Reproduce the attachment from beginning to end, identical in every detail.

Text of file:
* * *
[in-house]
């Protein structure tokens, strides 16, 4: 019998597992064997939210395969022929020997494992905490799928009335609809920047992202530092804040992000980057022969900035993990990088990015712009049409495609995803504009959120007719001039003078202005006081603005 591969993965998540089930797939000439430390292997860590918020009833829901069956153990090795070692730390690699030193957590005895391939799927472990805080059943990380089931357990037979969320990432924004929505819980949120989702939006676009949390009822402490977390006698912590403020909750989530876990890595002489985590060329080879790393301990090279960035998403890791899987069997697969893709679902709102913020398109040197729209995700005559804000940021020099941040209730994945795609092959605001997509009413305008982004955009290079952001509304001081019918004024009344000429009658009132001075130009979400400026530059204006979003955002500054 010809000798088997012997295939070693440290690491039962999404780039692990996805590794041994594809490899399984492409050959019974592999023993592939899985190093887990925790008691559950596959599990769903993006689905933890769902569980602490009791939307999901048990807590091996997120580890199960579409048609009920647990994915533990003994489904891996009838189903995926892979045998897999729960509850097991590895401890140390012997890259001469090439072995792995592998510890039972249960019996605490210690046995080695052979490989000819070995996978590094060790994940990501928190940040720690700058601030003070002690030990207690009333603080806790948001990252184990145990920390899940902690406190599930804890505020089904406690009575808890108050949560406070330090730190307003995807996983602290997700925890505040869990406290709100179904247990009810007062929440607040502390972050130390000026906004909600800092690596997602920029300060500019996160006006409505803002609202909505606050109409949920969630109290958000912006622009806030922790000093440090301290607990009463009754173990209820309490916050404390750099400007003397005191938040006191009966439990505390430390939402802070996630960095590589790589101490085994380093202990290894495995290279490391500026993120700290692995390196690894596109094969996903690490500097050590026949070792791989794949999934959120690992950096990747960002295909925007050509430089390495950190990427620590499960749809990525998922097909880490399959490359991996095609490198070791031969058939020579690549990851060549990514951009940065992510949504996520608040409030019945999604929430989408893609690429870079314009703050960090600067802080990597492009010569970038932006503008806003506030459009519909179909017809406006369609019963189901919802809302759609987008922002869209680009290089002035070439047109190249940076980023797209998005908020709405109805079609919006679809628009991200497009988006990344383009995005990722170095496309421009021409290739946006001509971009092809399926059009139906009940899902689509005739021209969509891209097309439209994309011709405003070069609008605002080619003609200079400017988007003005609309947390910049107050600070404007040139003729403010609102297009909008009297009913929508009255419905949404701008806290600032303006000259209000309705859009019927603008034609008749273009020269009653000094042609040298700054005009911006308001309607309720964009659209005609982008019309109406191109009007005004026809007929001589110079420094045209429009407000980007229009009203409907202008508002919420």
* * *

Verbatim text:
[in-house]
């Protein structure tokens, strides 16, 4: 019998597992064997939210395969022929020997494992905490799928009335609809920047992202530092804040992000980057022969900035993990990088990015712009049409495609995803504009959120007719001039003078202005006081603005 591969993965998540089930797939000439430390292997860590918020009833829901069956153990090795070692730390690699030193957590005895391939799927472990805080059943990380089931357990037979969320990432924004929505819980949120989702939006676009949390009822402490977390006698912590403020909750989530876990890595002489985590060329080879790393301990090279960035998403890791899987069997697969893709679902709102913020398109040197729209995700005559804000940021020099941040209730994945795609092959605001997509009413305008982004955009290079952001509304001081019918004024009344000429009658009132001075130009979400400026530059204006979003955002500054 010809000798088997012997295939070693440290690491039962999404780039692990996805590794041994594809490899399984492409050959019974592999023993592939899985190093887990925790008691559950596959599990769903993006689905933890769902569980602490009791939307999901048990807590091996997120580890199960579409048609009920647990994915533990003994489904891996009838189903995926892979045998897999729960509850097991590895401890140390012997890259001469090439072995792995592998510890039972249960019996605490210690046995080695052979490989000819070995996978590094060790994940990501928190940040720690700058601030003070002690030990207690009333603080806790948001990252184990145990920390899940902690406190599930804890505020089904406690009575808890108050949560406070330090730190307003995807996983602290997700925890505040869990406290709100179904247990009810007062929440607040502390972050130390000026906004909600800092690596997602920029300060500019996160006006409505803002609202909505606050109409949920969630109290958000912006622009806030922790000093440090301290607990009463009754173990209820309490916050404390750099400007003397005191938040006191009966439990505390430390939402802070996630960095590589790589101490085994380093202990290894495995290279490391500026993120700290692995390196690894596109094969996903690490500097050590026949070792791989794949999934959120690992950096990747960002295909925007050509430089390495950190990427620590499960749809990525998922097909880490399959490359991996095609490198070791031969058939020579690549990851060549990514951009940065992510949504996520608040409030019945999604929430989408893609690429870079314009703050960090600067802080990597492009010569970038932006503008806003506030459009519909179909017809406006369609019963189901919802809302759609987008922002869209680009290089002035070439047109190249940076980023797209998005908020709405109805079609919006679809628009991200497009988006990344383009995005990722170095496309421009021409290739946006001509971009092809399926059009139906009940899902689509005739021209969509891209097309439209994309011709405003070069609008605002080619003609200079400017988007003005609309947390910049107050600070404007040139003729403010609102297009909008009297009913929508009255419905949404701008806290600032303006000259209000309705859009019927603008034609008749273009020269009653000094042609040298700054005009911006308001309607309720964009659209005609982008019309109406191109009007005004026809007929001589110079420094045209429009407000980007229009009203409907202008508002919420």